A policy is a set of rules for how a StructuredTaskScope should behave in the event of success or failure of one or more subtasks. So far in the article. we have not mentioned other policies, we have focused on ShutdownOnFailure, this is one of the two basic implementations that is in the language standard.


If any subtask fails, the rest of the subtasks are interrupted. Think of the example with invoicing - getting it right depends on having all the necessary information, such as customer details, issuer details, and items. If any of this information is missing, we are unable to generate the invoice correctly.


It stops the remaining threads once any subtasks have been finished successfully, or throws an exception when all subtasks fail. This is useful when receiving identical information from multiple sources simultaneously, with execution speed being prioritized over specific sources.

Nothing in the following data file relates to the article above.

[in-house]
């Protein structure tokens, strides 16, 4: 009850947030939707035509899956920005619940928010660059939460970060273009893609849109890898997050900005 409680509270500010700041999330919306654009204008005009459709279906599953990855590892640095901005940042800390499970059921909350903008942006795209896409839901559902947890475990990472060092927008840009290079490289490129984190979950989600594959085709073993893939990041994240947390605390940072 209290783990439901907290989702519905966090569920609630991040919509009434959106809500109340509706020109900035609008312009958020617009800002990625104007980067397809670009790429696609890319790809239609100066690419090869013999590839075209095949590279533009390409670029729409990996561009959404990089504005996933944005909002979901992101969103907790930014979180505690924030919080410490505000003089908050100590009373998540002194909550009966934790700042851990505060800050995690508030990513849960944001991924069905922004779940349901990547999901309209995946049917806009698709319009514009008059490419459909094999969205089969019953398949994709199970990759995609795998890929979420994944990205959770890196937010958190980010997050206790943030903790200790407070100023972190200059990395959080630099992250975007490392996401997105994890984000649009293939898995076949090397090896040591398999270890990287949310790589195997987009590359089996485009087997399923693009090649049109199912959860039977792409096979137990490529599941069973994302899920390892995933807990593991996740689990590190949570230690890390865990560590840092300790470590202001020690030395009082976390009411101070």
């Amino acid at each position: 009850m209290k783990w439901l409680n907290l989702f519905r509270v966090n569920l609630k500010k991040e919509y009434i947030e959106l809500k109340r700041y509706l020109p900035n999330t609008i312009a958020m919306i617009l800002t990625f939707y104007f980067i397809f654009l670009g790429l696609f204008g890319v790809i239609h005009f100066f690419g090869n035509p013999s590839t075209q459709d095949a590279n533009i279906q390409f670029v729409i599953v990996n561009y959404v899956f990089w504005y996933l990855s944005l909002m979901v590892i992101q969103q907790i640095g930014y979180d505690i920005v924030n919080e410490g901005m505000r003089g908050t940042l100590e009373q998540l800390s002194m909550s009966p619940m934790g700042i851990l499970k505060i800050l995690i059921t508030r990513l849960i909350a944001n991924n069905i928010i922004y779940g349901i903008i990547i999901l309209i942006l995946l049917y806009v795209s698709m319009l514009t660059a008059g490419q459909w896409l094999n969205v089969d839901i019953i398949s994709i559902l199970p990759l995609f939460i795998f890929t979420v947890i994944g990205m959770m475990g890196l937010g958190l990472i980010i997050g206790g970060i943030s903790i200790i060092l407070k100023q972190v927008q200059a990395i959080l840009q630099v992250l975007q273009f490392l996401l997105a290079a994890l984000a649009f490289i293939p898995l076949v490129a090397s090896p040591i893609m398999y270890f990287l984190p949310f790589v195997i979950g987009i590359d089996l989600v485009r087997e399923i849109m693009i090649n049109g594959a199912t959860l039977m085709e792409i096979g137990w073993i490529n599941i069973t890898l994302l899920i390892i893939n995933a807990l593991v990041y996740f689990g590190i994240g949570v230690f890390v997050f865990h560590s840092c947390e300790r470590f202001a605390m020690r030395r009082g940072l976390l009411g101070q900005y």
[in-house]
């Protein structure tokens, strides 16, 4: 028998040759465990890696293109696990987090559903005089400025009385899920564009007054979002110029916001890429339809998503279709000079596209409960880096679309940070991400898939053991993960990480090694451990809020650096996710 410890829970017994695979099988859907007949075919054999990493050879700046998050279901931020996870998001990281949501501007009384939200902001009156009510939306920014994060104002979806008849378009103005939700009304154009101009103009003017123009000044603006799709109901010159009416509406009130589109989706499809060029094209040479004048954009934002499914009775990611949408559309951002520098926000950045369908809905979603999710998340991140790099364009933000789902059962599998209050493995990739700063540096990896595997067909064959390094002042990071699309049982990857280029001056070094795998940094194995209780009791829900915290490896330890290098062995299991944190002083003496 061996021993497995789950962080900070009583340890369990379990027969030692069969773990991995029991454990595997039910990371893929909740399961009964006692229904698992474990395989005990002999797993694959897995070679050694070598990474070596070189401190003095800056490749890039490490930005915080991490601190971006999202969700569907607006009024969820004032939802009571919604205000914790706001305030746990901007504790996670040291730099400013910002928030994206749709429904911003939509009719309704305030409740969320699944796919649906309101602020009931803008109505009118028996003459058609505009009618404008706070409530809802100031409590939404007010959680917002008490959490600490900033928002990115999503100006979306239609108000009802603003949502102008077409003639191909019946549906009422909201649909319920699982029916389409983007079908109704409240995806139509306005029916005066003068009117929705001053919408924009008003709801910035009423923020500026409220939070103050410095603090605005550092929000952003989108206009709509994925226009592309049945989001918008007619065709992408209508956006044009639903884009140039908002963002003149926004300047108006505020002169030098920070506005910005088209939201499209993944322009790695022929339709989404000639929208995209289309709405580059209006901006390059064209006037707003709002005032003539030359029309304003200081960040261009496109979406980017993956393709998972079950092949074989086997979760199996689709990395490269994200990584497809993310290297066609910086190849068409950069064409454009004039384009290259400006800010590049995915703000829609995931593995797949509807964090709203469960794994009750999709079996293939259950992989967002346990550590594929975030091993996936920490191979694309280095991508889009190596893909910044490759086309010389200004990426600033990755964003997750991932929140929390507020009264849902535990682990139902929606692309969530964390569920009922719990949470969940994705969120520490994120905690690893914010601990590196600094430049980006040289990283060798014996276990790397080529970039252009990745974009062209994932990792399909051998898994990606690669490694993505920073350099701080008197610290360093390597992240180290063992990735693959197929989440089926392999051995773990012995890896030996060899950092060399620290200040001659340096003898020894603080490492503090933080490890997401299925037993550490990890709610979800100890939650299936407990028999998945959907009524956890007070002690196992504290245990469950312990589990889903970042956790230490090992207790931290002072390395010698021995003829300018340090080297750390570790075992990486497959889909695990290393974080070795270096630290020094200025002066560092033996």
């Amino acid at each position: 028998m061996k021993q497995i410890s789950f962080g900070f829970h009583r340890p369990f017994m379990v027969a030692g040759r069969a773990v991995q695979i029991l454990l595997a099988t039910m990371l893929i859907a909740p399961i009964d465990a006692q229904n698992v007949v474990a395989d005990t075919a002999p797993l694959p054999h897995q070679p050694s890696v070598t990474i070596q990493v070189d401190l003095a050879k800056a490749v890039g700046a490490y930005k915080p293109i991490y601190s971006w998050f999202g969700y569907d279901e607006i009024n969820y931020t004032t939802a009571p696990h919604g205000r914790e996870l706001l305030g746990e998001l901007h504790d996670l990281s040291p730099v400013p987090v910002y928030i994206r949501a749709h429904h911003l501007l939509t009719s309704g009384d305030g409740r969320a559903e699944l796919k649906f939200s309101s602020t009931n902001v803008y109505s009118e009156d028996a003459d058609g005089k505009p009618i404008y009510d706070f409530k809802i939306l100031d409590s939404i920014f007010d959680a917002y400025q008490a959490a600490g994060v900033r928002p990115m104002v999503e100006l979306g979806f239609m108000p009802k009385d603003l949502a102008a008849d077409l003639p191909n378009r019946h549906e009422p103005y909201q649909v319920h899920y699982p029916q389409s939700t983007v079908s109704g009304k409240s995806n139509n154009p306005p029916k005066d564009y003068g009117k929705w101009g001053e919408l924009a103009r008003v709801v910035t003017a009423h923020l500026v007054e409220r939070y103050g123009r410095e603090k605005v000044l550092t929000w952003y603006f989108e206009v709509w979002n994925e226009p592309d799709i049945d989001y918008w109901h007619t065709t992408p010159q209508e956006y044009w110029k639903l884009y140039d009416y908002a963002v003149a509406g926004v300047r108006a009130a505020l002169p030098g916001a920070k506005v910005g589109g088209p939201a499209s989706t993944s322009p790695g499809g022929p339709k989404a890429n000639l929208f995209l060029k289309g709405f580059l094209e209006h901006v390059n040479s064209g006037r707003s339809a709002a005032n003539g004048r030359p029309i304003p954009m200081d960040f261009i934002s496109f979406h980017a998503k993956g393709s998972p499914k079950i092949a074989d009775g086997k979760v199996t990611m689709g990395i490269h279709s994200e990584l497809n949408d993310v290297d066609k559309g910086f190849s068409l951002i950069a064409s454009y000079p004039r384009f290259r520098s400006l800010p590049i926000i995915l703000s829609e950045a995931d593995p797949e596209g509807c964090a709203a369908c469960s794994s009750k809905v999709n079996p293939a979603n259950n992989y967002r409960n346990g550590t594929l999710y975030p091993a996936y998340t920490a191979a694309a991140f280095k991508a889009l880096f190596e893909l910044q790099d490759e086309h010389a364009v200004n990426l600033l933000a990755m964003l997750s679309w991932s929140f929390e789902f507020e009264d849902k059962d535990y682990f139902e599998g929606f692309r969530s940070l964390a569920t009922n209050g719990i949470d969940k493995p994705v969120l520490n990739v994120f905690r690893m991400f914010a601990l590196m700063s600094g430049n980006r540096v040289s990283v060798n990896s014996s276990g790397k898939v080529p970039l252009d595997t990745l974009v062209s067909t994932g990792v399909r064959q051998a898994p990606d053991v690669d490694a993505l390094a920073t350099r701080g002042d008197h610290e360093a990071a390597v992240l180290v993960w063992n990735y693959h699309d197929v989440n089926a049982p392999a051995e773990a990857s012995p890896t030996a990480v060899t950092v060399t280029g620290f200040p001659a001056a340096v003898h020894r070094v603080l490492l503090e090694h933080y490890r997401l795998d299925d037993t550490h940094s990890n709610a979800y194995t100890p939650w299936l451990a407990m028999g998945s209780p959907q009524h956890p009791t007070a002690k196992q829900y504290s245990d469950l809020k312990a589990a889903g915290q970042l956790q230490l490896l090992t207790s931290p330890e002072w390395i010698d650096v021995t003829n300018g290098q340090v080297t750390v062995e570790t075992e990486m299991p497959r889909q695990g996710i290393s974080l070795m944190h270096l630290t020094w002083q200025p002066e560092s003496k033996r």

Other Policies

Although we only have 2 standard policies, we can create our own policy implementation based on our requirements. To do this, we need to create our own class by extending StructuredTaskScope<T> .


Structured concurrency is a very good addition to the standard Java API that will simplify writing concurrent code. This is another new feature that takes advantage of the promising Loom Project, which could change the approach to asynchronicity and multithreading in Java in the near future.

If you would like to know more about the Loom project, read our blog posts.

Reviewed by: Rafał Maciak, Łukasz Rola, Dariusz Broda